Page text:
The Economist article "Voting with your trolley" (7 Dec 2006) sparked a lively debate on whether or not ethical food shopping actually makes a difference in the world. When faced with the enormous challenges of world poverty and climate change, the average person feels overwhelmed and helpless. Buying locally, choosing organic food or purchasing Fairtrade products seems like an easy enough lifestyle shift that can make a difference. But does it?
Many argue that ethical food shopping is like the traditional "vote with your feet" argument (tip of the hat to Mr. Charles Tiebout). When you don't like the package of public goods (schools, infrastructure, etc.) being provided in the community in which you live, pack up shop and choose a community that provides the mix and quality of public goods you're looking for. This forces communities to be competitive...or so the argument goes. Now apply this to shopping. If the masses start purchasing more organic/locally-produced/fair trade products, the market will have to respond - the message will travel the lengthy journey of the supply chain from the consumer to the producer. This phenomenon is pretty visible - lots of grocery store chains (including Wal-Mart) now carry their own organic food lines. But are all aspects of these products actually beneficial? Here are some interesting arguments against the buzz words:
- FAIR TRADE: Economists argue against subsidies because they encourage overproduction. So while Fairtrade farmers are earning a higher price for their crops, the overproduction is driving down the prices received by non-Fairtrade farmers making them relatively worse-off. In addition, the Fairtrade premium creates a disincentive for farmers to diversify their crops. Some also argue that the Fairtrade certification policies to not help the majority of poor farmers - those who work on large plantations that are ineligible for Fairtrade status.
- ORGANIC: A Nobel-peace-prize-winning agriculturist (think Green Revolution) argues that organic farming (without fertilizers and pesticides) produces less output, which in turn requires more land - leaving much less land for forests. How environmentally friendly is that?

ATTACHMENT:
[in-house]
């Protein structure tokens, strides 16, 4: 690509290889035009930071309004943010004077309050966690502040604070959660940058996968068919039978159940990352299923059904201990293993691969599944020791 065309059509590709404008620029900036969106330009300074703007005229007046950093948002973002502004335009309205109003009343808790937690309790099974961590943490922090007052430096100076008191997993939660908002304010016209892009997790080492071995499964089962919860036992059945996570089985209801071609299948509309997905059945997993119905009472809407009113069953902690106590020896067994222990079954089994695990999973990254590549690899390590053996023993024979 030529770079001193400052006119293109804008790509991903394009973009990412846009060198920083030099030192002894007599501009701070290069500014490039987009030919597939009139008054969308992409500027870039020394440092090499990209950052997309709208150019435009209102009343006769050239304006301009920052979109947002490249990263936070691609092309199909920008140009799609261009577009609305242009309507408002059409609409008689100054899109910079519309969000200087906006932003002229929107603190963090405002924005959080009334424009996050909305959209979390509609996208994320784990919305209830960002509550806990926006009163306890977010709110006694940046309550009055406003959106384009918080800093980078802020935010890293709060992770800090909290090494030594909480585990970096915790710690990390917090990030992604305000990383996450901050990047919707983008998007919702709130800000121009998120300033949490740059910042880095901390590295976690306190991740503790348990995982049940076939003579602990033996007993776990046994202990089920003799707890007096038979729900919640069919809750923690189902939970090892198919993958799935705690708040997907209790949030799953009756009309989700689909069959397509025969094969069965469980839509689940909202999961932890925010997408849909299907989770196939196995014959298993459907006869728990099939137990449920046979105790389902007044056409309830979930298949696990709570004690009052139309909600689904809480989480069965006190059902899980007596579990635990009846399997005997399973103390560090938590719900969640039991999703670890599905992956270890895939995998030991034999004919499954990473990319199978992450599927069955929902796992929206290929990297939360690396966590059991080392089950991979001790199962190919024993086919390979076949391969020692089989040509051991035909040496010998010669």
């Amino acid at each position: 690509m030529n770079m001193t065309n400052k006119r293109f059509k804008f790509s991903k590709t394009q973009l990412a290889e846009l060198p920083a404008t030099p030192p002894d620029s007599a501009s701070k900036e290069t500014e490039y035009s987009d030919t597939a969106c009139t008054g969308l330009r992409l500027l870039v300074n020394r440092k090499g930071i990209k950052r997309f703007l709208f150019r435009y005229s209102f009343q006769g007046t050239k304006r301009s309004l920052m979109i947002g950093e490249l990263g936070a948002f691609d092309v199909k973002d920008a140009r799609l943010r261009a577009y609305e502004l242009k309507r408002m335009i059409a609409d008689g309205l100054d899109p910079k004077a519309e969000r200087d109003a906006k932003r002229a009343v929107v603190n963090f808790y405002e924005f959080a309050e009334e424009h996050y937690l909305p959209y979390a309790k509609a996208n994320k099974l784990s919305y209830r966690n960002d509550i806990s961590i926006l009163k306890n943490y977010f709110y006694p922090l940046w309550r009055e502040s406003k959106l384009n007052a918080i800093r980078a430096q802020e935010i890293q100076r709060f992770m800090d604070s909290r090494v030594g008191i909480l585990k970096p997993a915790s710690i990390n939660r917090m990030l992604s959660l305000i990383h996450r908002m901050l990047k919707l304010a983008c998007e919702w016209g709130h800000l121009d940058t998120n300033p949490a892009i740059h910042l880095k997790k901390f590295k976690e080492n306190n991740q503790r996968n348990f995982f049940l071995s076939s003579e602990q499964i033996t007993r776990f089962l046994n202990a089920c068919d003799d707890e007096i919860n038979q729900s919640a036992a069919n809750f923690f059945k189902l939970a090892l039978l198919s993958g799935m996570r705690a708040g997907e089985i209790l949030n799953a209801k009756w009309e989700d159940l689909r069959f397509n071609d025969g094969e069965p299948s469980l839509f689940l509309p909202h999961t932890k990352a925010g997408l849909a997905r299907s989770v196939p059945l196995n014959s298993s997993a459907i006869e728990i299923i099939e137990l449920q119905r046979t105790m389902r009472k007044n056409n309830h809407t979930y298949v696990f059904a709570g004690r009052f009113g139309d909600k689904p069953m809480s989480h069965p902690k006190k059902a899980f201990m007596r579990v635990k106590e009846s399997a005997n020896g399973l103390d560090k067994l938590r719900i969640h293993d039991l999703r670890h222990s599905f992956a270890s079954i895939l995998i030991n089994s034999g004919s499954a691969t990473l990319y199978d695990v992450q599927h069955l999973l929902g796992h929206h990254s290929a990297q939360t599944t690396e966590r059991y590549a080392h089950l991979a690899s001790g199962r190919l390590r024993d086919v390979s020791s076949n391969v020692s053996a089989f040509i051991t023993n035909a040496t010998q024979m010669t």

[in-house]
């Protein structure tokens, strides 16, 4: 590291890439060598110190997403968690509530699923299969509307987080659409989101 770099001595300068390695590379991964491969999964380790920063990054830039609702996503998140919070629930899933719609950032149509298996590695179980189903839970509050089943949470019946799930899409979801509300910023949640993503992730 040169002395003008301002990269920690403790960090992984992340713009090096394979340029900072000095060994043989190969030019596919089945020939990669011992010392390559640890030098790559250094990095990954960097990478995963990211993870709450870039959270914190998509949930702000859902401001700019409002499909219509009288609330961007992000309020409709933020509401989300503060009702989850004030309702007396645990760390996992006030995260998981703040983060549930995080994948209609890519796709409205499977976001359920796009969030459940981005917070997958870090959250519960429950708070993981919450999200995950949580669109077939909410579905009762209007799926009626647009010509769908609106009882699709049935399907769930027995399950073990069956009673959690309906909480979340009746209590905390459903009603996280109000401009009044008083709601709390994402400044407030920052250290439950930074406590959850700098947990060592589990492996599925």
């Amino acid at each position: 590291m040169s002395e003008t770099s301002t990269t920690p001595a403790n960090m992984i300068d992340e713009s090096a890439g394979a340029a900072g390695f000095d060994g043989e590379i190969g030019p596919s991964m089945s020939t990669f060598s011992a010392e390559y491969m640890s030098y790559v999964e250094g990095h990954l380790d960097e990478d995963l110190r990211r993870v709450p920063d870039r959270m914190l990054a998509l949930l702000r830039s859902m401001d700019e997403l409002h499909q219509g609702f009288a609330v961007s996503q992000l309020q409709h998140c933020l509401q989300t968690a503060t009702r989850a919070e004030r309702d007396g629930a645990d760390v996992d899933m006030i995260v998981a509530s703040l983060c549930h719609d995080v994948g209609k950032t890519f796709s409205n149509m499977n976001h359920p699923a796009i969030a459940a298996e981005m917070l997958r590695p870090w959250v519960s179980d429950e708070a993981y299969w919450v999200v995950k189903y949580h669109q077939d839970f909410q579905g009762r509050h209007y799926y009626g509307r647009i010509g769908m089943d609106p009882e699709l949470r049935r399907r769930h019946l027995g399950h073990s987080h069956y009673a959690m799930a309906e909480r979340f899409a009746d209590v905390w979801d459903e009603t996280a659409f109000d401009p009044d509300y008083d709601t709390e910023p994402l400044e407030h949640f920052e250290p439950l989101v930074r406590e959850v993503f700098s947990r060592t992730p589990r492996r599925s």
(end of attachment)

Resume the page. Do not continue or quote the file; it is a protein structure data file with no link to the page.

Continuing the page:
- LOCALLY-PRODUCED: The main argument for buying locally combines supporting local farmers and decreasing "food miles" - the distance your food travels from the source to your table. However, a study in the UK found that majority of food miles are racked up between home and the grocery store/farmers market. In addition, studies found that it's (in many cases) more efficient and environmentally-friendly to truck in veggies from someplace warm than to grow them in hothouses. And what about the boost in trade and development received in developing countries get when we import our food from outside the US?
My opinion remains the same - expos like EPIC are creating a more mainstream and popular image of the "sustainable lifestyle" - and this makes it more easily digestable for the yuppie masses, who aren't ready to turn in their pointy-toe boots for Birkenstocks. The stereotype of the environmentalist/social activist is changing, and I think that's great. Keep the talk going - the more people become aware, the more solutions we'll see - and maybe (just maybe) the movement will advance beyond changing consumer habits, to something more concrete like changing policy. In the meantime, I'll look for flights to Vancouver.